“Are you all right?” she asked softly.
The girl nodded, her eyes huge and scared, but resolved.
“If you want to go, you can,” Elissa told her. “But if you want to stay, I can use your help.”
“What can I do?”
“I need to stitch these wounds,” the healer explained. “I’m going to start with the one closest to me, and I want you to keep pressure on the others until I get to them.”
Aurora nodded and slid closer, pressing her small hands down on the bandages that were already wet with blood, holding them firmly as Elissa uncovered the first long gash. The healer knew she had to work fast, and there was no time to be as thorough as she wanted, so she washed the wound quickly and dumped some powdered herbs into the injury before grabbing her needle and starting to place the stitches. Her fingers moved so quickly it was like a blur to the young girl as she watched Elissa close up the ugly wound. Within minutes she was done and ready to move on to the next. Cale began to cry as she started on the third gash, but the healer just shook her head absently at Aurora’s questioning look.
“She’s going to have to wait,” Elissa murmured.
Finally, all of the wounds were closed, sewn tightly together with rows of even, perfect stitches. The healer bathed them all very carefully, able to take her time now that the bleeding had been halted. She liberally applied a salve to prevent infection over the gashes, then quickly bandaged the Argonaut’s entire leg. With a tired sigh, she saw that Jason was still out. Deciding he could wait a few minutes, she washed her hands with what was left of the warm water and went down the hall to get her daughter, whose cries had become increasingly insistent.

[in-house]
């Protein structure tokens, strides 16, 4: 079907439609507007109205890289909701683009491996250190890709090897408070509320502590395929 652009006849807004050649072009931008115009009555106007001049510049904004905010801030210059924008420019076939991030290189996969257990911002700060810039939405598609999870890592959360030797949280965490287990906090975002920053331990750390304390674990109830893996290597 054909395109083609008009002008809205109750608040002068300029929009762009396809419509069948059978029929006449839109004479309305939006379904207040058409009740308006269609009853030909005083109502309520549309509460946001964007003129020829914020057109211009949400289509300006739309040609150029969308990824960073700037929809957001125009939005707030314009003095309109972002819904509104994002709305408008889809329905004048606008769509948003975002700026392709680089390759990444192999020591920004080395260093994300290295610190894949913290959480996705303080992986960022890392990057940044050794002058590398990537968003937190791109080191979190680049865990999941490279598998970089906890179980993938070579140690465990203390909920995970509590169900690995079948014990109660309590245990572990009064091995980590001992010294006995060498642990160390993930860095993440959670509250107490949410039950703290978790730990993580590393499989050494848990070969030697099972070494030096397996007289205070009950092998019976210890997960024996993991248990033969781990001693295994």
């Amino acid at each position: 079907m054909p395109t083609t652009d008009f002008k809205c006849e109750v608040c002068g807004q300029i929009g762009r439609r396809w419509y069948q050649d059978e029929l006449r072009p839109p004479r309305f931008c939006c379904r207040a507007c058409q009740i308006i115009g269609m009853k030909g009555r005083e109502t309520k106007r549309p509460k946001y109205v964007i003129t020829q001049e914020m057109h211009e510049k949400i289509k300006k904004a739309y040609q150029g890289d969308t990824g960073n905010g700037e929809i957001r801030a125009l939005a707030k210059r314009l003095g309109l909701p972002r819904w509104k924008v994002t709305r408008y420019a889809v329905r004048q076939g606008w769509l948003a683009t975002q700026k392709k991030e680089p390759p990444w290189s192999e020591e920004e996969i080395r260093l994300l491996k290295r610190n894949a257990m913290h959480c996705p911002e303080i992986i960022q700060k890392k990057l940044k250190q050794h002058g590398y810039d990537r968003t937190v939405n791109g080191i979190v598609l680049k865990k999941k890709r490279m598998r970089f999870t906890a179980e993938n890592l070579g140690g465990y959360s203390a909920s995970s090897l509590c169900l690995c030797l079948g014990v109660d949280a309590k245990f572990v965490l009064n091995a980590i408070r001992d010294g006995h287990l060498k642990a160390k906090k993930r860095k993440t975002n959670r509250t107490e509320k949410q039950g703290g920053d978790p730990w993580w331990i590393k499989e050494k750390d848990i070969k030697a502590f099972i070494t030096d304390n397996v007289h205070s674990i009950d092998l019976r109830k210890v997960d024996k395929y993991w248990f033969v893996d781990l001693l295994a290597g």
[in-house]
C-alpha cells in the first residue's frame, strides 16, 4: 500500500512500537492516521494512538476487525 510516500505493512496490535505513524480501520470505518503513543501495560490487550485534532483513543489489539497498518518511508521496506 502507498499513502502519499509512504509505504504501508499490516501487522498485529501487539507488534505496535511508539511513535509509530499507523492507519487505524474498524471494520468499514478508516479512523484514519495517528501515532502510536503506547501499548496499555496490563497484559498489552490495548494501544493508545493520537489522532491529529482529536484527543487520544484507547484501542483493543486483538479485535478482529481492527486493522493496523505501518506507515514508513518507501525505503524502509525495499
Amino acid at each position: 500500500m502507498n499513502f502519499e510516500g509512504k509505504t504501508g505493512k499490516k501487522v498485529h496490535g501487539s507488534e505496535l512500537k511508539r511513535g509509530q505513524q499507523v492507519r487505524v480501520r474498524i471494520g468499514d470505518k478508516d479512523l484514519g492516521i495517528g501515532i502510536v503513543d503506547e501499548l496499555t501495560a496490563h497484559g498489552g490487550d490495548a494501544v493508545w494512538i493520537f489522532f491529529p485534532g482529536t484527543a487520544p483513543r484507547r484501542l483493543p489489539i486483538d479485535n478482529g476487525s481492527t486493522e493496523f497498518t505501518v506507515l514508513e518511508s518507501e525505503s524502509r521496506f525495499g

Once Cale was changed and fed, Elissa returned to find that Aurora had already done much of the cleanup and had disposed of all the bloody rags. A new kettle of water was heating over the fire, and a bucket of cold water sat on the table.
“Do you want me to go into town?” the girl asked. “I could see if Amyntas could come and help out for a couple days.”
“Not with that beast still out there,” the healer said firmly.
“Well, I should at least put Jason’s horse in the barn,” Aurora maintained. “We left him tied up out there.” She started for the door, but then turned back to glance at the man lying in front of the fire. “Will he be ok?”
“He lost a lot of blood,” Elissa told her. “But with time and rest he should be all right.”
The girl nodded and slipped out the door, leaving the healer to shake her head, amazed that Aurora could ever think she was in the way. Between caring for her injured husband, the house, a baby, and now Jason, Elissa was exhausted and she knew that she never would have been able to cope without the girl’s constant help. She felt a small stab of guilt, realizing that the safe haven they’d wanted to offer to the child had turned into a never-ending stream of chores. Aurora had pitched in willingly without complaint, but Elissa still vowed that she was going to try to stop piling so much responsibility on the young woman. Even if that meant forcing others to stop shirking theirs. Elissa went back down the hall and pushed the door to her room open.
“Iolaus, you have to watch Cale for a bit,” she ordered in a no-nonsense tone, laying the baby down on the bed next to her husband.
“What are you doing?” he asked, not disguising his annoyance.
“Don’t you even think about arguing with me,” the healer said quietly, but forcefully. “Jason’s been hurt. He needs my attention right now, so you’re just going to have to suck it up and act like a father to your daughter for awhile.”